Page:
A wire brush was used to scrape wounds, which is the most painful thing I’ve ever been through,” said Franks. Franks underwent six surgeries including the cutting away and irrigation of burned skin and then skin grafting surgeries, which is common reconstructive surgery for severely-burned patients, according to Ziembicki.
The best skin grafts come from the patient’s own unburned skin or donor sites. The grafts, called autografts, will ideally come from locations that are not ordinarily visible
Skin was grafted from Franks’ back for his legs.
Franks rehabilitation began almost immediately when family and friends would come and help him stretch out his legs. He had to use resistance bands because he couldn’t walk and he needed to strengthen his arms.
Then Franks faced what many patients suffering severe burns must, learning to do basic things again, standing up, sitting down, walking. Other side effects of severe burn injuries, according to The Burn Foundation, are psychological in nature. Patients feel overwhelmingly conscious of their appearance which can lead to depression and anxiety.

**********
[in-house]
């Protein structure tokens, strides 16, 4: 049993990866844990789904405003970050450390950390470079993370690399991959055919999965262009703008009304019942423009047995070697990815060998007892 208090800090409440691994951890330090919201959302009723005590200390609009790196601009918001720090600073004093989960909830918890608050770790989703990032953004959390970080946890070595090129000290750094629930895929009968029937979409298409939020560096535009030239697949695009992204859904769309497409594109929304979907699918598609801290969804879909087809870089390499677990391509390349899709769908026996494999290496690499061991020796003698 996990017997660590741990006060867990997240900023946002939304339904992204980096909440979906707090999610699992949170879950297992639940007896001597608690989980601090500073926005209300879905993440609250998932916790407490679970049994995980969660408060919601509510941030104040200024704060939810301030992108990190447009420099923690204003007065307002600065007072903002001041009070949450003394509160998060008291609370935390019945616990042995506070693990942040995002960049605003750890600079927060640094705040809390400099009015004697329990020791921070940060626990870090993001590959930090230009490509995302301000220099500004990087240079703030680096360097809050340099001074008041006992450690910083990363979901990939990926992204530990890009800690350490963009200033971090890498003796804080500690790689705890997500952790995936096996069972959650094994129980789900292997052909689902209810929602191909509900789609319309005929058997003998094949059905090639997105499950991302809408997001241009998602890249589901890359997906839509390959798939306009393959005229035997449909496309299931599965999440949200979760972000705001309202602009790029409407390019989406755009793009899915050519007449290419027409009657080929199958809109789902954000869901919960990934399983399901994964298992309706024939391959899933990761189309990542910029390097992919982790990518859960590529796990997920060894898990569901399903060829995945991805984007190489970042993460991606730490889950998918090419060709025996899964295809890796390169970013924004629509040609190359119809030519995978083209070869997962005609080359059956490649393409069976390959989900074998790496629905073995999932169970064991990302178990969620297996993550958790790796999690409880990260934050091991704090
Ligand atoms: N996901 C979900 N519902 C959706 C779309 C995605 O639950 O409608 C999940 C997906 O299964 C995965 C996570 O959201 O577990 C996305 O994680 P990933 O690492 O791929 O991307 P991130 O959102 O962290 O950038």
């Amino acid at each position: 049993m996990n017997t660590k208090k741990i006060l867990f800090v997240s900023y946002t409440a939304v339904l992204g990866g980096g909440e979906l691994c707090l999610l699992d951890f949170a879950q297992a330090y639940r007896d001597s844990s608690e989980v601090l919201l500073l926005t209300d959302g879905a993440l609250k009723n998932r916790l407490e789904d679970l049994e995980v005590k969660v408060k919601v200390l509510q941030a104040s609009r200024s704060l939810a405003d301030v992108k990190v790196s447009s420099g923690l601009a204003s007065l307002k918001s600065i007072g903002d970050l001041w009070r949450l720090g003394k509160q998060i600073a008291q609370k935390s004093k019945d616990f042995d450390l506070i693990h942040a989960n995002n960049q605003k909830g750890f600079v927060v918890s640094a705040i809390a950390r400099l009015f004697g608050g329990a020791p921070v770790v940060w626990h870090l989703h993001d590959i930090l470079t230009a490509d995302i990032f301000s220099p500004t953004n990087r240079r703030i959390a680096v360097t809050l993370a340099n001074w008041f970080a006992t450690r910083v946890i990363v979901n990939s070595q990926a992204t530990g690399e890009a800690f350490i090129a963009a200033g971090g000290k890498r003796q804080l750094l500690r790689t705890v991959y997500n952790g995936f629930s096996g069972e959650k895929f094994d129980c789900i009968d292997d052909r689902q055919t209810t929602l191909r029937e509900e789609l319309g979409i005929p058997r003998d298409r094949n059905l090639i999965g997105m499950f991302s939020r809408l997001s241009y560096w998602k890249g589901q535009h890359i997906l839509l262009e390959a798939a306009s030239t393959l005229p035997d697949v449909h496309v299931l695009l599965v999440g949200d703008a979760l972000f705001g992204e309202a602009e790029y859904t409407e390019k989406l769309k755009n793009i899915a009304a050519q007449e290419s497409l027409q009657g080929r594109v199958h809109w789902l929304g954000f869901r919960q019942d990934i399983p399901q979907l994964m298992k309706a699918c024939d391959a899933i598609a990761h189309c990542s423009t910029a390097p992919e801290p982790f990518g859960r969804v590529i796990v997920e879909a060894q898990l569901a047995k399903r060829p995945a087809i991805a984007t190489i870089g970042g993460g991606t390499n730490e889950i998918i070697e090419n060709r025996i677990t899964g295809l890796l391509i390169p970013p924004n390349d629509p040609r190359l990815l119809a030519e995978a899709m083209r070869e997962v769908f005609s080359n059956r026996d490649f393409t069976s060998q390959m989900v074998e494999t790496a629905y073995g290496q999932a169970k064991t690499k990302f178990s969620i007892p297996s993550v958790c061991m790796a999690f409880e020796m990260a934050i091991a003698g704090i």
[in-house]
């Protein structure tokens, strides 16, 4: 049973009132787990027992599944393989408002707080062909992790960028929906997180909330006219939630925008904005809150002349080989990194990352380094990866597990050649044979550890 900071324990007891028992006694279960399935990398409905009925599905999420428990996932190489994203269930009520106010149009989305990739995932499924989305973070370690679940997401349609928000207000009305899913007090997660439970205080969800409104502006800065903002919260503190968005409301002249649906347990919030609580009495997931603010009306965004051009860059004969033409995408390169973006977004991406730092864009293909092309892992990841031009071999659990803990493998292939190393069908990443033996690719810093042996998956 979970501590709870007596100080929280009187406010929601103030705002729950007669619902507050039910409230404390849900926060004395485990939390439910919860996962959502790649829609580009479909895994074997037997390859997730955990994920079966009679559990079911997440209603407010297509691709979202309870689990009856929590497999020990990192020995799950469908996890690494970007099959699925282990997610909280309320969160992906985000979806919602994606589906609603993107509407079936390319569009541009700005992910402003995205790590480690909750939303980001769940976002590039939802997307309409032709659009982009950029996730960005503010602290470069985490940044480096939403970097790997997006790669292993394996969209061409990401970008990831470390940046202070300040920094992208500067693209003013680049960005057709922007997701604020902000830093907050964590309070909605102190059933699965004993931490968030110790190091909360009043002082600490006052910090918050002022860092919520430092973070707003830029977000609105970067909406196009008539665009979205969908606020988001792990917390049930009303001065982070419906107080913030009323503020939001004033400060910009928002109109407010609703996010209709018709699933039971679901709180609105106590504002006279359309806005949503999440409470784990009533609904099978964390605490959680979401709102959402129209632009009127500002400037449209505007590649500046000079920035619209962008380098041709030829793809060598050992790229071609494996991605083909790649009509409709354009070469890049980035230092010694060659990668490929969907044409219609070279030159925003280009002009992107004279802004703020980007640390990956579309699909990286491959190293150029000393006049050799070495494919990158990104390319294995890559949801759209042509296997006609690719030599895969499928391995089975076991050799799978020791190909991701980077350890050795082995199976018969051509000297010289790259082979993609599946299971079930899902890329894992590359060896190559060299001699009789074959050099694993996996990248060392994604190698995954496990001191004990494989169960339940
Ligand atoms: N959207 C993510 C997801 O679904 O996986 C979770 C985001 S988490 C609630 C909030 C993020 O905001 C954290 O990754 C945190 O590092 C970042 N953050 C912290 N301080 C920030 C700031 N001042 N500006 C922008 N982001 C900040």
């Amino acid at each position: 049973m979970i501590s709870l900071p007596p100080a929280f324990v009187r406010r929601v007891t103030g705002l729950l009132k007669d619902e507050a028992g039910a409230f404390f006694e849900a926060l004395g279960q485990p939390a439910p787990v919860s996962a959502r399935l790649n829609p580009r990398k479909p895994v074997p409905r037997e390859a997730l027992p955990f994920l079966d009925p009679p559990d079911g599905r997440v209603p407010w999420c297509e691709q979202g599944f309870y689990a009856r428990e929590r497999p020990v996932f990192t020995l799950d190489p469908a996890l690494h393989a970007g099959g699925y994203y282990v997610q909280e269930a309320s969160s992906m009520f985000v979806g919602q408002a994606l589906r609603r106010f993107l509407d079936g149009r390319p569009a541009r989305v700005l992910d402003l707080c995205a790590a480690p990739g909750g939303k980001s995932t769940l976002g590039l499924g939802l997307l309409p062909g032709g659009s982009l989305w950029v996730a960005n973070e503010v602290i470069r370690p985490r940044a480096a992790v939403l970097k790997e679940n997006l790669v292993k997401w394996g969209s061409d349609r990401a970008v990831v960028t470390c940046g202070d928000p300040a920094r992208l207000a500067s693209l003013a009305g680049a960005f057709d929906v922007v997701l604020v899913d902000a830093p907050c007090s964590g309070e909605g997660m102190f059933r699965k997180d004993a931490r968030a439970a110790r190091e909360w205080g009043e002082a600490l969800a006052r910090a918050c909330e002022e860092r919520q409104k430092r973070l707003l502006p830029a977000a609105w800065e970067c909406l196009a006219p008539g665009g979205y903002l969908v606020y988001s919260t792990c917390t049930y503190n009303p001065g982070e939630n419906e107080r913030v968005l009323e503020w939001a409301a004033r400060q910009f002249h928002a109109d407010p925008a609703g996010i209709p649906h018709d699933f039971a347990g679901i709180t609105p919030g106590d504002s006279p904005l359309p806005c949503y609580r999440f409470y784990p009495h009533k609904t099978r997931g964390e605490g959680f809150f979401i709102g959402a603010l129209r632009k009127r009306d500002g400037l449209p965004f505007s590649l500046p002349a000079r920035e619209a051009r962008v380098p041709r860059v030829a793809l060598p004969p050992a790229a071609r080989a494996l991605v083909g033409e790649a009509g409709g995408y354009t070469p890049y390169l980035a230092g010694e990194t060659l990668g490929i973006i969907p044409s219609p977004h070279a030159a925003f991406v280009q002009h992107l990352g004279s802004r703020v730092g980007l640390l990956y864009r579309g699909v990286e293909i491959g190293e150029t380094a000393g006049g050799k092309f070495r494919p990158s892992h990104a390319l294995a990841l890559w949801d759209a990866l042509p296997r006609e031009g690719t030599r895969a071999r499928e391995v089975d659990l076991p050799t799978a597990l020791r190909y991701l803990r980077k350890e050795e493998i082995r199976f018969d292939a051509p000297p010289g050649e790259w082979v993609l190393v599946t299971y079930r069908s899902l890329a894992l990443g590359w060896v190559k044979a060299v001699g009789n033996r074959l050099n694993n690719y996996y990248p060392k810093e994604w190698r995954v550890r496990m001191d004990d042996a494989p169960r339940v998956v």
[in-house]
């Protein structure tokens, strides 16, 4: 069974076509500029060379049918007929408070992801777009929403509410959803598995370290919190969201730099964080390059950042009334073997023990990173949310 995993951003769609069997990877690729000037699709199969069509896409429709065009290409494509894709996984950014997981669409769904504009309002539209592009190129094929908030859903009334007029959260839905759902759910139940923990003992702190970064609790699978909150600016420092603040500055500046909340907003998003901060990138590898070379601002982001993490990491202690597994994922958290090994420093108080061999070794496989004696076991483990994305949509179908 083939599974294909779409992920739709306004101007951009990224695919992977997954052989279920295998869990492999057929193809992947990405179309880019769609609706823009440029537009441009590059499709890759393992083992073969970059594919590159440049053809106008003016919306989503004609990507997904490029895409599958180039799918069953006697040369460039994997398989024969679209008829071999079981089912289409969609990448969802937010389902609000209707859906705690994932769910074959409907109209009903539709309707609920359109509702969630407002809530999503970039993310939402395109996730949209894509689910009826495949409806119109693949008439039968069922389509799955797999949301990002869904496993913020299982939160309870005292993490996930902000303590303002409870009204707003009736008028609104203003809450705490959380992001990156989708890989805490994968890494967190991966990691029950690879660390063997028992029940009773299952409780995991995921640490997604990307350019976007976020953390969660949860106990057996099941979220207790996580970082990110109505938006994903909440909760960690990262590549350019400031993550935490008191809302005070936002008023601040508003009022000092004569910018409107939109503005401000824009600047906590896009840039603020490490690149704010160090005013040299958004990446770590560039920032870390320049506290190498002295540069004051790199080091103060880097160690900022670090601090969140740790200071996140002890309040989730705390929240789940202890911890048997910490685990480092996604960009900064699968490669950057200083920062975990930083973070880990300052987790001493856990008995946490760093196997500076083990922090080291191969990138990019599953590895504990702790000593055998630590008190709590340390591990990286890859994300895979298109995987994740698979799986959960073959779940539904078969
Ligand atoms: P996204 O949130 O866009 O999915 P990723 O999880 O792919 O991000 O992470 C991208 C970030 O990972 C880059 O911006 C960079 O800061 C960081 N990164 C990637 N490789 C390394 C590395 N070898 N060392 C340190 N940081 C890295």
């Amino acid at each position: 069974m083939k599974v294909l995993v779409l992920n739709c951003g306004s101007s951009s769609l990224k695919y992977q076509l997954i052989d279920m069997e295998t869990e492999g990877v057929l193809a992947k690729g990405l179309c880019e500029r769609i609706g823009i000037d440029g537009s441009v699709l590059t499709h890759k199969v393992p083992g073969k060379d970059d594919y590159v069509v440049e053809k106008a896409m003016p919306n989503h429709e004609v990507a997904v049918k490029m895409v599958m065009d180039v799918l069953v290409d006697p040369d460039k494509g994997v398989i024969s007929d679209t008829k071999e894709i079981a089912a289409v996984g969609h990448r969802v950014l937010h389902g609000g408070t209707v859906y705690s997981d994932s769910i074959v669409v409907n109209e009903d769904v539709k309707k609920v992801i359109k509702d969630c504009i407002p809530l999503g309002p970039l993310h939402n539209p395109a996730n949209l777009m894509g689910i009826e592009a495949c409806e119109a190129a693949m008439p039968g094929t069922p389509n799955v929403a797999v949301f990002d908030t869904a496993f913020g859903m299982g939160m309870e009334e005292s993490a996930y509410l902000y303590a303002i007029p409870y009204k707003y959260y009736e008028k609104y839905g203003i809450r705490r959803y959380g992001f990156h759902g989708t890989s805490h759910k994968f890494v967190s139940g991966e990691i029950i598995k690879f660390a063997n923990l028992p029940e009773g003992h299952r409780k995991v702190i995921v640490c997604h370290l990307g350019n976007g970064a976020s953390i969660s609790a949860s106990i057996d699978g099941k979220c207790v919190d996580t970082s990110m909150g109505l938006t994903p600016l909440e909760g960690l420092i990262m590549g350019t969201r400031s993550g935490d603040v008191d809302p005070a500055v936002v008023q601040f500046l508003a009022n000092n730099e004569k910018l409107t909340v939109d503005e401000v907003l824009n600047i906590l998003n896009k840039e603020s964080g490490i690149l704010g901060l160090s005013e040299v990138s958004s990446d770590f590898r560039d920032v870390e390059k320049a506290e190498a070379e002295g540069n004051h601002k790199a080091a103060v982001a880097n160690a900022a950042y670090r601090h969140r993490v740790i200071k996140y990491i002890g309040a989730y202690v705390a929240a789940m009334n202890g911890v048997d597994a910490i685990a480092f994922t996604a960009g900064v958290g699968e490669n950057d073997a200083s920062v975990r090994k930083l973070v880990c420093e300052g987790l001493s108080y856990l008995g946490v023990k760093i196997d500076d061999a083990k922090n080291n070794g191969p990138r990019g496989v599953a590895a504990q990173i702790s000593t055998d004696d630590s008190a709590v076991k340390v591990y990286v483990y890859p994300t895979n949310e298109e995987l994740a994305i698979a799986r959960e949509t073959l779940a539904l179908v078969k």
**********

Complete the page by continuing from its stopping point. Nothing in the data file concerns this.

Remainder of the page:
The Burn Foundation urges burn victims to get involved in support groups or blog about their recovery. He said he tried to maintain a positive attitude, and he does feel it helped in his recovery.
Franks scars are still visible and Franks does experience nerve pain, which doctors say may subside in two years or so. Some burn patients never fully recover, according to The Burn Foundation, and they continue to experience pain and inability for wounds to heal for many years following their injuries.
He continues his rehabilitation therapy three times a week which includes stretching, riding a stationary bike, walking to desensitize his feet and massages to break up scar tissue.
“I’m doing better now, but it is hard to stand on my feet all day,” he said. With all the support of family, friends, staff and students, Franks returned to work in September at the district’s middle schools.
He said to help in his emotional recovery, he turns to — and is there for — other burn victims who reach out to him, inspired by this story. “Hearing the story of my recovery helps them and talking about it is therapeutic for me,” he said.
Reporter Tara Rack-Amber contributed to this story.